For almost 100 years photos, journals, newspaper clippings, Naval records and love letters waited quietly to tell the story of how a Depression-era Southern boy with nothing but talent and ambition rose to become a Navy fighter pilot and hero in WWII.
John Barry, Jr, born in poverty in coastal Carolina, lived with his siblings and parents in fish shacks and often had to scrounge through garbage to find food. He and his brothers and sisters were sent to an orphanage after his mother died and father couldn't find work. His athletic talent and personality earned him a college education and officer's training as a Navy pilot. He found love and married a hometown girl shortly before he was deployed. His personal journal entries told the story of the heat and exhaustion of life aboard the carriers, the loss of good friends in dogfights and bad landings, and the real horrors of the war. In stark contrast, his letters home were filled with descriptions of the beauty of the Pacific Islands, the friendships made aboard ship, his desire for home, as well as advice for his pregnant wife.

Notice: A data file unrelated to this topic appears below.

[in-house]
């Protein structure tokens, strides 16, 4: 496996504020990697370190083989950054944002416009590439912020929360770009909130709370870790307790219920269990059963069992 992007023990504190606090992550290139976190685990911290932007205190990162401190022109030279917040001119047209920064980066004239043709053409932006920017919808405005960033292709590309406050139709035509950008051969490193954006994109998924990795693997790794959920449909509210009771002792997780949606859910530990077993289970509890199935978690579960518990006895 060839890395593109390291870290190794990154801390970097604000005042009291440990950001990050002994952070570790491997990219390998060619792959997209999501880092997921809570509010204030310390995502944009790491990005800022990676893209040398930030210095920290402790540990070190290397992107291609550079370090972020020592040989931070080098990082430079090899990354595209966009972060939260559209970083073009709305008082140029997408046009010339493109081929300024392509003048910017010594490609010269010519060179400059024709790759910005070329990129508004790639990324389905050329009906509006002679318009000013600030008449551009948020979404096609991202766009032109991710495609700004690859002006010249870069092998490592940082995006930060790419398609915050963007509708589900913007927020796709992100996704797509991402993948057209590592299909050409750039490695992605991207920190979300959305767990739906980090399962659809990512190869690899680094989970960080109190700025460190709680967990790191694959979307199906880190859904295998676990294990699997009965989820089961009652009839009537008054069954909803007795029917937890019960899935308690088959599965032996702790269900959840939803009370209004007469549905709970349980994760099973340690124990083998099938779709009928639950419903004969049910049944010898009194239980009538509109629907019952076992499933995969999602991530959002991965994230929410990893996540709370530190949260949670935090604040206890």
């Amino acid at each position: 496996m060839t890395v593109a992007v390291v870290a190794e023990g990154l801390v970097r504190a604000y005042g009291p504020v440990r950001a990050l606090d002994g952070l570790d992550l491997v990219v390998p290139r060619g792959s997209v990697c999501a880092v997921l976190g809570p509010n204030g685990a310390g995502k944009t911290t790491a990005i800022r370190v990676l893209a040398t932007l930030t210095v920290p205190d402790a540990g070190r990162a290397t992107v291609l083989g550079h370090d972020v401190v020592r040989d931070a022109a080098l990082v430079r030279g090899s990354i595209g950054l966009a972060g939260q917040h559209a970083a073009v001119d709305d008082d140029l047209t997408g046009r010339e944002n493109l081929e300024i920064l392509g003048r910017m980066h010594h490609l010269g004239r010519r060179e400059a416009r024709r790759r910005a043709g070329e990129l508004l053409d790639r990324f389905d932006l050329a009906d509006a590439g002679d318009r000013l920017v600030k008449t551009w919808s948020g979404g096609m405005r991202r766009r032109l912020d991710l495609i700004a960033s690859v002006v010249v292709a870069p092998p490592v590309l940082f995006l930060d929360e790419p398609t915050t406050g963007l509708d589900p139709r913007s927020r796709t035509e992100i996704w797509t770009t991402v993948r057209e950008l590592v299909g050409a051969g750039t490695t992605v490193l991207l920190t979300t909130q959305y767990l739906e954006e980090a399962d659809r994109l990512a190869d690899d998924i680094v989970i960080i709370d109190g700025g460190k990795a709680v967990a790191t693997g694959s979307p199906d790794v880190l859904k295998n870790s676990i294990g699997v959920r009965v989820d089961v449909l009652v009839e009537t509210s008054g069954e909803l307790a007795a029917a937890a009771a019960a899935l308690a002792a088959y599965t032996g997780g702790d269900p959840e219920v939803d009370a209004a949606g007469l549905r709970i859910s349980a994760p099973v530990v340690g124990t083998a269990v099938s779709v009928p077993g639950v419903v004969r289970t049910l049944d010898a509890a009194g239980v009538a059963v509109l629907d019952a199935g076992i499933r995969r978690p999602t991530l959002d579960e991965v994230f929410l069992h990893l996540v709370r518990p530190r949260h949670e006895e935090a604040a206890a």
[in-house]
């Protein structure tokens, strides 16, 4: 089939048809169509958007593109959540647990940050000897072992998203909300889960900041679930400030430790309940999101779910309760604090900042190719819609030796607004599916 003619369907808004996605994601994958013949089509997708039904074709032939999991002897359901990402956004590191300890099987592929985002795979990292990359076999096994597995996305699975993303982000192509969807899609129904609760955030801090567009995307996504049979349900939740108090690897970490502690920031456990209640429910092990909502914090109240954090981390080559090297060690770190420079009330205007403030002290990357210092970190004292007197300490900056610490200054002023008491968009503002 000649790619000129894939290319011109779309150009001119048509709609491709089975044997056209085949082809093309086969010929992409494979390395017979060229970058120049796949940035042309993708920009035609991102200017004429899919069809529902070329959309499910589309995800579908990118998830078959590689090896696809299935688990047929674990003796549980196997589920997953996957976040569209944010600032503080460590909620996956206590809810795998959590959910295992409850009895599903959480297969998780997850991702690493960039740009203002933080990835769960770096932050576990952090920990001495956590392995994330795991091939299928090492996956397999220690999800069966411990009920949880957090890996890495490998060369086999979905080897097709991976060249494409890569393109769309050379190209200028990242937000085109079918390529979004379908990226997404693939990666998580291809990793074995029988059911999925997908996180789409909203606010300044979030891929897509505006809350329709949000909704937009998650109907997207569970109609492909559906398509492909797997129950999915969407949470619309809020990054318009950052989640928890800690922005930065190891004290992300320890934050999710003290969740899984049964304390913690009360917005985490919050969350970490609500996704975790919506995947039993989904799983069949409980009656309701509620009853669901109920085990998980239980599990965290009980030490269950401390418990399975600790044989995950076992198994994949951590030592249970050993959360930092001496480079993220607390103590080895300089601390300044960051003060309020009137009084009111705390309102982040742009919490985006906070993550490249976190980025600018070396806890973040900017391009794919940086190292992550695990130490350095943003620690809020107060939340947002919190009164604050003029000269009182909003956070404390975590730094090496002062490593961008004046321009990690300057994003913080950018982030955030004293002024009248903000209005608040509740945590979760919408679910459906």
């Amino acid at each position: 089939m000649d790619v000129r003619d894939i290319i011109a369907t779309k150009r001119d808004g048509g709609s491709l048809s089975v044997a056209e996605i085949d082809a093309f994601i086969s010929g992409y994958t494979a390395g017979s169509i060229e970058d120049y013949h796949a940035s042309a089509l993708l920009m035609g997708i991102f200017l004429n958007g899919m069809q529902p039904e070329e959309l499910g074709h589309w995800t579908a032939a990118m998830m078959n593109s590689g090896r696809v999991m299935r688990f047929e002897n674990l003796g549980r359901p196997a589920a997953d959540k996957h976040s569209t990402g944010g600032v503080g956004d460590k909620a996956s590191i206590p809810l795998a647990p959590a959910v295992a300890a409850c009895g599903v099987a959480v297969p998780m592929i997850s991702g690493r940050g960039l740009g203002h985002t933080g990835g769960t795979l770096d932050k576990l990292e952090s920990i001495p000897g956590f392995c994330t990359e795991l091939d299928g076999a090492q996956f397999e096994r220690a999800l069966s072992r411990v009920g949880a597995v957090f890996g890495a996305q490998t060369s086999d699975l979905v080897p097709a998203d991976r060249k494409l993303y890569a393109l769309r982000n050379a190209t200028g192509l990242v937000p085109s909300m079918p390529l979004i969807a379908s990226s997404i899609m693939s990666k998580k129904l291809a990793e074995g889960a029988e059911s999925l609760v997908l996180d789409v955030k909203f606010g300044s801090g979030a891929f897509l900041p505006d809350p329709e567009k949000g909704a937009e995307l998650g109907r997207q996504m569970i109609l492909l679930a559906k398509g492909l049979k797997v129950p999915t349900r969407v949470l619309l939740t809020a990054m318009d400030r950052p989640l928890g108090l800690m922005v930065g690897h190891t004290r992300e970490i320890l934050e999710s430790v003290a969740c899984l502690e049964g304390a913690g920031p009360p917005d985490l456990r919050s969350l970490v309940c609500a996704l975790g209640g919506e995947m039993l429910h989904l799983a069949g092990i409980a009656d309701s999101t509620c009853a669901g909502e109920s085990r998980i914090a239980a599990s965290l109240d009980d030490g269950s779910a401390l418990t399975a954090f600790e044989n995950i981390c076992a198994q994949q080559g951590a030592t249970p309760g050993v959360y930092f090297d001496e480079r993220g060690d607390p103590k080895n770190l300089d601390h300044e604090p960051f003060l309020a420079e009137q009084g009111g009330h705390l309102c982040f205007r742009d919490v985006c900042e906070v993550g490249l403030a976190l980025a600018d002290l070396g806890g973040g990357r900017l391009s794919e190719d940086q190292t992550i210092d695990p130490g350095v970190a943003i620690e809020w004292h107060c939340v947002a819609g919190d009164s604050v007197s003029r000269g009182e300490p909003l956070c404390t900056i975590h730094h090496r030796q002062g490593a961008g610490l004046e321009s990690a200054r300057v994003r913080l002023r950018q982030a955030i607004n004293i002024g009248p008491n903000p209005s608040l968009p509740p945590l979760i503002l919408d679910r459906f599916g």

This stunning example of a war-time love story is filled with battle action, and is a personal look into the life and love of a man whose mantra was "Why Can't I." It is a journey of discovery into a different and more innocent time. Here are his times. This is his story.